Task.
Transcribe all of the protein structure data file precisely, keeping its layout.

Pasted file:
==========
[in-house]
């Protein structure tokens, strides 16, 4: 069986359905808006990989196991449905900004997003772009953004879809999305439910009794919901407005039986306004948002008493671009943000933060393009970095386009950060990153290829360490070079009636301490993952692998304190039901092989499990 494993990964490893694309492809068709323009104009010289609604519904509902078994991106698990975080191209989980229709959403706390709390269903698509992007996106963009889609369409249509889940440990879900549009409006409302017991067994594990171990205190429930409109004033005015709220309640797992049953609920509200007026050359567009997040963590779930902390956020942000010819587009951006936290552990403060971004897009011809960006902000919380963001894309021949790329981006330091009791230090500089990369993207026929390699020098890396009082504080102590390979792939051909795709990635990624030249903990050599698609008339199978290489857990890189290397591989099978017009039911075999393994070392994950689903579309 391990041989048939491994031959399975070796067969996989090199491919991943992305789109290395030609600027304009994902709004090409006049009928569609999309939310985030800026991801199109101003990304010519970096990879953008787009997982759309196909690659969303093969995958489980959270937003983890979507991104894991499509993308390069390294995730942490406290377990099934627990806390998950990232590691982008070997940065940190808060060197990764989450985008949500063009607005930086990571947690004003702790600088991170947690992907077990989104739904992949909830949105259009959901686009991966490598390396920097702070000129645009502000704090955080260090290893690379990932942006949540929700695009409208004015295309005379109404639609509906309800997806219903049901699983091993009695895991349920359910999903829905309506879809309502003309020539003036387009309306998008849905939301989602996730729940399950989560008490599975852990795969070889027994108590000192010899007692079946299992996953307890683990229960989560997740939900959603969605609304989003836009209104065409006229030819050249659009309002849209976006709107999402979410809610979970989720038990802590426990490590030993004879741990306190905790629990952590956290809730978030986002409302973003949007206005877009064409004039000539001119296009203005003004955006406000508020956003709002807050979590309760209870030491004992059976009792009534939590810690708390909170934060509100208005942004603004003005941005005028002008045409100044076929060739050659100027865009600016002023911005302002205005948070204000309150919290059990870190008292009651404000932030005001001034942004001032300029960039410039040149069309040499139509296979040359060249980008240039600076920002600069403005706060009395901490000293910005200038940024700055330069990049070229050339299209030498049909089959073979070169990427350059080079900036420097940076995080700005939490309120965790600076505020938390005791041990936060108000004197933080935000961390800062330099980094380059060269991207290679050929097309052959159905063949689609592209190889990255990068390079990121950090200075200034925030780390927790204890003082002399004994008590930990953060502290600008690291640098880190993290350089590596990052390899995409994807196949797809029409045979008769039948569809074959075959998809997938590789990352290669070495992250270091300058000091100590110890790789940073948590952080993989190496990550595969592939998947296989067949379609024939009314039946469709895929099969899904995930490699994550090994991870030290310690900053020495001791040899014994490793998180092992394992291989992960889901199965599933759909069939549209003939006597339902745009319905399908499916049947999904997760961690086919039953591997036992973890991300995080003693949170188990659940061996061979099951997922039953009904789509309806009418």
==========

[in-house]
């Protein structure tokens, strides 16, 4: 069986359905808006990989196991449905900004997003772009953004879809999305439910009794919901407005039986306004948002008493671009943000933060393009970095386009950060990153290829360490070079009636301490993952692998304190039901092989499990 494993990964490893694309492809068709323009104009010289609604519904509902078994991106698990975080191209989980229709959403706390709390269903698509992007996106963009889609369409249509889940440990879900549009409006409302017991067994594990171990205190429930409109004033005015709220309640797992049953609920509200007026050359567009997040963590779930902390956020942000010819587009951006936290552990403060971004897009011809960006902000919380963001894309021949790329981006330091009791230090500089990369993207026929390699020098890396009082504080102590390979792939051909795709990635990624030249903990050599698609008339199978290489857990890189290397591989099978017009039911075999393994070392994950689903579309 391990041989048939491994031959399975070796067969996989090199491919991943992305789109290395030609600027304009994902709004090409006049009928569609999309939310985030800026991801199109101003990304010519970096990879953008787009997982759309196909690659969303093969995958489980959270937003983890979507991104894991499509993308390069390294995730942490406290377990099934627990806390998950990232590691982008070997940065940190808060060197990764989450985008949500063009607005930086990571947690004003702790600088991170947690992907077990989104739904992949909830949105259009959901686009991966490598390396920097702070000129645009502000704090955080260090290893690379990932942006949540929700695009409208004015295309005379109404639609509906309800997806219903049901699983091993009695895991349920359910999903829905309506879809309502003309020539003036387009309306998008849905939301989602996730729940399950989560008490599975852990795969070889027994108590000192010899007692079946299992996953307890683990229960989560997740939900959603969605609304989003836009209104065409006229030819050249659009309002849209976006709107999402979410809610979970989720038990802590426990490590030993004879741990306190905790629990952590956290809730978030986002409302973003949007206005877009064409004039000539001119296009203005003004955006406000508020956003709002807050979590309760209870030491004992059976009792009534939590810690708390909170934060509100208005942004603004003005941005005028002008045409100044076929060739050659100027865009600016002023911005302002205005948070204000309150919290059990870190008292009651404000932030005001001034942004001032300029960039410039040149069309040499139509296979040359060249980008240039600076920002600069403005706060009395901490000293910005200038940024700055330069990049070229050339299209030498049909089959073979070169990427350059080079900036420097940076995080700005939490309120965790600076505020938390005791041990936060108000004197933080935000961390800062330099980094380059060269991207290679050929097309052959159905063949689609592209190889990255990068390079990121950090200075200034925030780390927790204890003082002399004994008590930990953060502290600008690291640098880190993290350089590596990052390899995409994807196949797809029409045979008769039948569809074959075959998809997938590789990352290669070495992250270091300058000091100590110890790789940073948590952080993989190496990550595969592939998947296989067949379609024939009314039946469709895929099969899904995930490699994550090994991870030290310690900053020495001791040899014994490793998180092992394992291989992960889901199965599933759909069939549209003939006597339902745009319905399908499916049947999904997760961690086919039953591997036992973890991300995080003693949170188990659940061996061979099951997922039953009904789509309806009418």